I received an email from the Minneapolis law firm of Fredrikson & Byron last week entitled, “FredALERT: Internatio
Fred needed to alert me, it seems, to be mindful of my hiring practices in China. Fred specifically needed to repeat and paraphrase a New York Times article from mid-August to me.
As it happens (are they monitoring my internet use???), I was just about to click “send” on a mass email to a few hundred carefully chosen Chinese princelings offering jobs at my law firm when I saw the FredALERT. Phew! I dodged a nasty JL-2 SLBM on that one!
Seriously, I have previously voiced some doubts about lawyers’ use of blogs and websites for marketing and it is possible that the FredALERT concept and other similar marketing efforts support my theory. It is extremely difficult to keep up, to generate fresh content, and sooner or later, one might resort to posts that appear to some, at least, to be re-treads or “re-tweets.” These might be unproductive or maybe even counter-productive. (I got a second FredALERT — two on two consecutive days. Broadcast email “alerts” cost next nothing but maybe that is more than they are worth?)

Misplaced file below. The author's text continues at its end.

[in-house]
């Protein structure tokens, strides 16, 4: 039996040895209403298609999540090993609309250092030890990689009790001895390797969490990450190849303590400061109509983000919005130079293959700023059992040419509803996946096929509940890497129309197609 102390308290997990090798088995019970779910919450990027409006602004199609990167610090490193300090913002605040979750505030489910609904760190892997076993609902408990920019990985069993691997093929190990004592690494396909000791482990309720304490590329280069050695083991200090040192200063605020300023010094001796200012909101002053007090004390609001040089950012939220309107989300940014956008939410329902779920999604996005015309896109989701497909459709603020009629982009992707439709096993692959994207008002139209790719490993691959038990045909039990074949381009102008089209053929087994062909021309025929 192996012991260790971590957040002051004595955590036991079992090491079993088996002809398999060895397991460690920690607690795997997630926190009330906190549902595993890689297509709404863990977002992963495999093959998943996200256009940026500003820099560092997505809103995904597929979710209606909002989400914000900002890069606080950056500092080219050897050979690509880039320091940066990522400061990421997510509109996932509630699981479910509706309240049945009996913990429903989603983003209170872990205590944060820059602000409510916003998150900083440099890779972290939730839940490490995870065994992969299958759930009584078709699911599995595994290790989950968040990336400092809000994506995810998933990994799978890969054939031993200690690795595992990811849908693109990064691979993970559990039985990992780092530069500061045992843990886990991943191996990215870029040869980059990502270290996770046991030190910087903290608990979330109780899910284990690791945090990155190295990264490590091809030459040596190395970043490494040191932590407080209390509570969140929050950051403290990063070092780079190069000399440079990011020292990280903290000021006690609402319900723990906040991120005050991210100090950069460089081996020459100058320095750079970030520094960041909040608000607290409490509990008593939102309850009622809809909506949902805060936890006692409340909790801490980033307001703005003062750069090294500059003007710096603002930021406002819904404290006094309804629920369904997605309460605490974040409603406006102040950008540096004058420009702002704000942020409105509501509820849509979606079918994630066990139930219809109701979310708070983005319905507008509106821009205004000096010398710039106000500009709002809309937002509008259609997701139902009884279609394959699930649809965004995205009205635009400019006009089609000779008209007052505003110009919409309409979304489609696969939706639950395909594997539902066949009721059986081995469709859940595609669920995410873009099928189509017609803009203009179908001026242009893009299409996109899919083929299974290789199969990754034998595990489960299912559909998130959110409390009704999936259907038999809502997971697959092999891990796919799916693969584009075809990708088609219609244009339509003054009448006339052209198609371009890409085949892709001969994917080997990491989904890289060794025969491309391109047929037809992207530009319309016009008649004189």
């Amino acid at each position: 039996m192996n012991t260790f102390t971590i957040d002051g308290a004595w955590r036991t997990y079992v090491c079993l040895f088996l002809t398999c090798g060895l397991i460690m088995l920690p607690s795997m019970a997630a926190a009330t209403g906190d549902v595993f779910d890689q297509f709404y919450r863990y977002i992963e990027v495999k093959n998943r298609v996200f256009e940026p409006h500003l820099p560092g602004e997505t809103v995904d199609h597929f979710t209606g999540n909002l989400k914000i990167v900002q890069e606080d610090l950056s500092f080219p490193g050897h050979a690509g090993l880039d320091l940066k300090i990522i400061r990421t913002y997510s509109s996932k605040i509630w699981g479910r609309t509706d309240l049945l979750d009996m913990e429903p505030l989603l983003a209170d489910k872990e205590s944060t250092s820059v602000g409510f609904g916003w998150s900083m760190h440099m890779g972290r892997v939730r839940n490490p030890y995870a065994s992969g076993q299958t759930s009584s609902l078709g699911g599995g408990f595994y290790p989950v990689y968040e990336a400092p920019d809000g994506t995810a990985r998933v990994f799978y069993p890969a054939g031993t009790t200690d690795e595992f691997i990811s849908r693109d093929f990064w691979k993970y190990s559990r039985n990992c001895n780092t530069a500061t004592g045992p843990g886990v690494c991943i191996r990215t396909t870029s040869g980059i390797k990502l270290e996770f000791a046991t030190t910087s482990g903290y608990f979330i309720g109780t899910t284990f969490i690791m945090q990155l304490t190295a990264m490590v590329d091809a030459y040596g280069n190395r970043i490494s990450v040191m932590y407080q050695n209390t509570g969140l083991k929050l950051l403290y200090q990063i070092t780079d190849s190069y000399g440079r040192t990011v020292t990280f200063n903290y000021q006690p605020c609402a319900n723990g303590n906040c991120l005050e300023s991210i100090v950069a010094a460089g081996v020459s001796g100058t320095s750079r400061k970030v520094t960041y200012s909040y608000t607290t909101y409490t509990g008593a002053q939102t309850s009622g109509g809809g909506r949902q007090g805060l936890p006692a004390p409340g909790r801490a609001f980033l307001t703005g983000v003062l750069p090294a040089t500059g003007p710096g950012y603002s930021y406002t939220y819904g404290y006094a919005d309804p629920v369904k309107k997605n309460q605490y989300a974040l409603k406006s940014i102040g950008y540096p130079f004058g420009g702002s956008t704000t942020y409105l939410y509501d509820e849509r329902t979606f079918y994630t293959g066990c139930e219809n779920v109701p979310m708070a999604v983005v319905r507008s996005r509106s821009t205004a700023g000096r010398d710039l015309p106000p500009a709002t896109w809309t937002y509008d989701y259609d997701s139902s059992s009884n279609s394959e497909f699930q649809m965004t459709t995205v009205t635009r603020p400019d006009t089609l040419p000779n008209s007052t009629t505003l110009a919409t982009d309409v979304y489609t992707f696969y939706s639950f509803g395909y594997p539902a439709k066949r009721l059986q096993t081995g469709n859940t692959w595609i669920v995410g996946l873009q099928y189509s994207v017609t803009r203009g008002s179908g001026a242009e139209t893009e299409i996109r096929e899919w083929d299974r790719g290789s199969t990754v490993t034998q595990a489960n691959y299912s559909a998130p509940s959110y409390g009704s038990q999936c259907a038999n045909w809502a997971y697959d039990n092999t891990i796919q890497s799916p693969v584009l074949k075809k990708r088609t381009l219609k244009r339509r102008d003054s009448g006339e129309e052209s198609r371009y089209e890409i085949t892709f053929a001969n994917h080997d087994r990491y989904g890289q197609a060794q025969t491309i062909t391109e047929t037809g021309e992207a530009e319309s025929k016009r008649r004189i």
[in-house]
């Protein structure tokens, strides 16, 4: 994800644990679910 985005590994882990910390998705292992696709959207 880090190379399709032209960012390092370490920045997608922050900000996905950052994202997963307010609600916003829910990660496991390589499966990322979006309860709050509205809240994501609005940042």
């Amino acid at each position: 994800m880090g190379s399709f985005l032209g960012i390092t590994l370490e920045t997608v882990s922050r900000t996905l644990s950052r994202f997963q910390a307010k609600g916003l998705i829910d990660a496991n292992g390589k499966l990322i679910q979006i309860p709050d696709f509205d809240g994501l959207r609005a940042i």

In the end, who is to say?
There are very few, if any, Minnesota law firms who can rival Fredrikson & Byron’s China practice. Maybe “alerts” and “re-tweets” draw attention to this fact and help with the critically important and difficult challenge of linking lawyer supply with lawyer demand.